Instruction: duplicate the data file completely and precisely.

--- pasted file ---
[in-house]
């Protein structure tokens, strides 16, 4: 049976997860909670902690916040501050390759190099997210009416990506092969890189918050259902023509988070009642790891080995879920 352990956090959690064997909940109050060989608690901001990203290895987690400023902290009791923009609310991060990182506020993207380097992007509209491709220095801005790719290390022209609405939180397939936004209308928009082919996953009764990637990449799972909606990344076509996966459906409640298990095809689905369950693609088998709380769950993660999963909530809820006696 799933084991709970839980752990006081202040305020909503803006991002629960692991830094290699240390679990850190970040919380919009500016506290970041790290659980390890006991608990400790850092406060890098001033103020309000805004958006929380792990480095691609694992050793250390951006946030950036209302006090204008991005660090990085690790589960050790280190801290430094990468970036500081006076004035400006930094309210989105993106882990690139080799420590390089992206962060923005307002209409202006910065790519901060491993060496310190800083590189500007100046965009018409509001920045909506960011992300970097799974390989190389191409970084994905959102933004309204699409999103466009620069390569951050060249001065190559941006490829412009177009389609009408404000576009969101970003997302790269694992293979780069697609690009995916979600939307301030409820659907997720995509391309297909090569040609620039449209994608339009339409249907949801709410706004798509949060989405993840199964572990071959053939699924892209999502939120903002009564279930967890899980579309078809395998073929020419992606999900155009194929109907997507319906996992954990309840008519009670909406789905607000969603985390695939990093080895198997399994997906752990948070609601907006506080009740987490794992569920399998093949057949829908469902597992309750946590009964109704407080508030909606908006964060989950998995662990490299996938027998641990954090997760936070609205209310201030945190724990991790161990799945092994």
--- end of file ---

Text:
[in-house]
């Protein structure tokens, strides 16, 4: 049976997860909670902690916040501050390759190099997210009416990506092969890189918050259902023509988070009642790891080995879920 352990956090959690064997909940109050060989608690901001990203290895987690400023902290009791923009609310991060990182506020993207380097992007509209491709220095801005790719290390022209609405939180397939936004209308928009082919996953009764990637990449799972909606990344076509996966459906409640298990095809689905369950693609088998709380769950993660999963909530809820006696 799933084991709970839980752990006081202040305020909503803006991002629960692991830094290699240390679990850190970040919380919009500016506290970041790290659980390890006991608990400790850092406060890098001033103020309000805004958006929380792990480095691609694992050793250390951006946030950036209302006090204008991005660090990085690790589960050790280190801290430094990468970036500081006076004035400006930094309210989105993106882990690139080799420590390089992206962060923005307002209409202006910065790519901060491993060496310190800083590189500007100046965009018409509001920045909506960011992300970097799974390989190389191409970084994905959102933004309204699409999103466009620069390569951050060249001065190559941006490829412009177009389609009408404000576009969101970003997302790269694992293979780069697609690009995916979600939307301030409820659907997720995509391309297909090569040609620039449209994608339009339409249907949801709410706004798509949060989405993840199964572990071959053939699924892209999502939120903002009564279930967890899980579309078809395998073929020419992606999900155009194929109907997507319906996992954990309840008519009670909406789905607000969603985390695939990093080895198997399994997906752990948070609601907006506080009740987490794992569920399998093949057949829908469902597992309750946590009964109704407080508030909606908006964060989950998995662990490299996938027998641990954090997760936070609205209310201030945190724990991790161990799945092994």